Pending Ohio bill excuses higher education absences due to religious observances

Bill 353 of the Ohio House of Representatives, which requires higher education institutions to justify absences related to religious holidays and ceremonies, held a second hearing in committee on Feb. 15, and Ohio University students testified.

The bill was first introduced in June 2021 by sponsors Gary Click, R-District 38, and Jessica Miranda, D-District 28, and was submitted to the Committee on Higher Education and Career Readiness. The committee held its first hearing on September 28, 2021, when both representatives testified.

The bill, called the “Test Your Faith,” proposes that public higher education institutions provide reasonable conditions for students with sincere religious beliefs and practices who miss exams or classes. It stipulates that students may miss up to three days of classes each academic year to participate in religious activities without penalty.

If a student misses an exam or study requirements in these circumstances, the bill requires faculty to provide reasonable accommodations to compensate for missed work without prejudice and questions. However, students must provide a list of dates when they will be absent to their faculty during the first two weeks of classes.

The committee held its second hearing with six additional witnesses, including OU students Grace Yarhov and Hadas Galili, the latter of whom is a columnist The Postand Sarah Livingston, CEO of OU’s Hillel.

Livingston, a supporter of the bill, shared both her testimony and the story of Zoe Felber, a former OU student who graduated in 2021. she missed the Jewish holidays, which prompted Felber to further communicate with his professors and university administrators, collaborating with Hillel and the Department of Diversity and Inclusion.

After working on a policy within the OU that justifies excuses and provides adaptation for religious holidays to prevent similar situations, Livingston said she supports the state bill and efforts to pass such a nationwide policy.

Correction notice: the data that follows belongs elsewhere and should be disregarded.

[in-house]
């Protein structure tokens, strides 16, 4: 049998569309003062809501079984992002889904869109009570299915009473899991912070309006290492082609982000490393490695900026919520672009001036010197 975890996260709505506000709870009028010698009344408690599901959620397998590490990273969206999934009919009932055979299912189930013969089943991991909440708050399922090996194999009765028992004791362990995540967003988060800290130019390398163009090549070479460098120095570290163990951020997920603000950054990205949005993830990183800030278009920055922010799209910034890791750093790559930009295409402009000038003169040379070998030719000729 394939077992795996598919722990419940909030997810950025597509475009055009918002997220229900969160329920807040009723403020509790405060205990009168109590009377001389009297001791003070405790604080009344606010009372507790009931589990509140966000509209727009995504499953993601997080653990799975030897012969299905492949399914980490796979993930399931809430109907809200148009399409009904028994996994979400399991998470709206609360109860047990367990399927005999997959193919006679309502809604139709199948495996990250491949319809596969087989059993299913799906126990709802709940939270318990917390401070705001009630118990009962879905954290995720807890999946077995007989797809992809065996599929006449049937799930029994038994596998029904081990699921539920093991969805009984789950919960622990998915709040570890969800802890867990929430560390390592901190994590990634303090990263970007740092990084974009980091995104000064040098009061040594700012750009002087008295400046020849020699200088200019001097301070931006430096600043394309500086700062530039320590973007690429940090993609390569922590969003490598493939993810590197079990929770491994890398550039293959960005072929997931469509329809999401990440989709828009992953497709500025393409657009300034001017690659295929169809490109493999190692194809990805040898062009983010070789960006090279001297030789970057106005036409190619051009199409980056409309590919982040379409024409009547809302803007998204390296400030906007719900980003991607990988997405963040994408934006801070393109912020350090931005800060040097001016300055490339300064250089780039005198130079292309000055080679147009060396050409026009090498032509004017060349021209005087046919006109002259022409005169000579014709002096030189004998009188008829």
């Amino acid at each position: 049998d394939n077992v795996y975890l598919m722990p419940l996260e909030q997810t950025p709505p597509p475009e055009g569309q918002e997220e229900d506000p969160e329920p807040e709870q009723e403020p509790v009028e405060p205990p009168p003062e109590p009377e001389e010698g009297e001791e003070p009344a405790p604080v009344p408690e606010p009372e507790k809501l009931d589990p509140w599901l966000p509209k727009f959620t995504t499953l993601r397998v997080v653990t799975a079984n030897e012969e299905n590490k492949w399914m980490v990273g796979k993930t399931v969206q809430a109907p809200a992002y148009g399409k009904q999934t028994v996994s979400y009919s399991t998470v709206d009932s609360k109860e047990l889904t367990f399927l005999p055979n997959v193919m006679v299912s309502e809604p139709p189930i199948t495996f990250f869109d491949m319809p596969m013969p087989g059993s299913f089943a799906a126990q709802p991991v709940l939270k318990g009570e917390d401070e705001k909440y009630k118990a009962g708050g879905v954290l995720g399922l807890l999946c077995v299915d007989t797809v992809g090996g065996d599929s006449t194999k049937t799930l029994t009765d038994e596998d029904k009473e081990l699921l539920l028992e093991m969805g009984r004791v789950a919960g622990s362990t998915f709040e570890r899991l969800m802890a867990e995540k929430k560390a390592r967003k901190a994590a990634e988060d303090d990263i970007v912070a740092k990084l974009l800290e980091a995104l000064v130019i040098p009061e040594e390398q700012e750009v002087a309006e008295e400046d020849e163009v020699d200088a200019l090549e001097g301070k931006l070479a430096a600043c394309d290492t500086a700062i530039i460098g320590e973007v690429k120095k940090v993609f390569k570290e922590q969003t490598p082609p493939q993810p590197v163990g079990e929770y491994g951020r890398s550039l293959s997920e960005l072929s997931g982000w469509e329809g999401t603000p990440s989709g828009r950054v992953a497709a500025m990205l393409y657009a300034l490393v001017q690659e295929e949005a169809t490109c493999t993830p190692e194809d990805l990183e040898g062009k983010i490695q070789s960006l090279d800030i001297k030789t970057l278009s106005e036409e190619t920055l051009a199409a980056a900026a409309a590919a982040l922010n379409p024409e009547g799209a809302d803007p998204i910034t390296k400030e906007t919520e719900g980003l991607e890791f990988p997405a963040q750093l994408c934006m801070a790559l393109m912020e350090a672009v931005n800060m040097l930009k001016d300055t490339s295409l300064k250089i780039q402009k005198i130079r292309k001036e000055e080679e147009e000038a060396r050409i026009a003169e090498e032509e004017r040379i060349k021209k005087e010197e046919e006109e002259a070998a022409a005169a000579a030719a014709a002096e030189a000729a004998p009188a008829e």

“Complete protection of students from any religion discrimination and the provision of legal facilities is a fantastic first step in preventing systemic anti-Semitism and helping our students succeed as a very small minority in Ohio State University,” Livingston said in a statement.

Yarchev also testified at the hearing, mentioning a similar experience with difficulties in obtaining permission to be absent from Yom Kippur, the holiest Jewish holiday. She supports Bill 353 and believes that if such a clear policy were in place, confusion in the situation could have been avoided.

“I believe that the adoption of this bill is crucial for my education and religious freedom, as well as for the generations that follow me,” Yarcheva said in a statement. “I also believe that I was denied placement on a simple line of ignorance.”

Rabbi Levi Raichik of Chabad at OU cites ignorance as the reason why students like Yarhov and Felber cannot get housing for absences related to religious practices. Raichik believes that most people do not understand the importance of Jewish holidays.

The proposed bill, in addition to registration of housing for students, will require public universities to provide a non-exhaustive list of religious holidays, post policies in a prominent place on the university website and include a policy statement in the curriculum.

Raichik believes the proposed law will allow students to feel more wanted in their university community.

“If you have to fight so hard with your own school administration, but you pay so much money just for the right to practice your religion, you feel outsider. This makes you feel undesirable and undesirable, ”Raichyk said.


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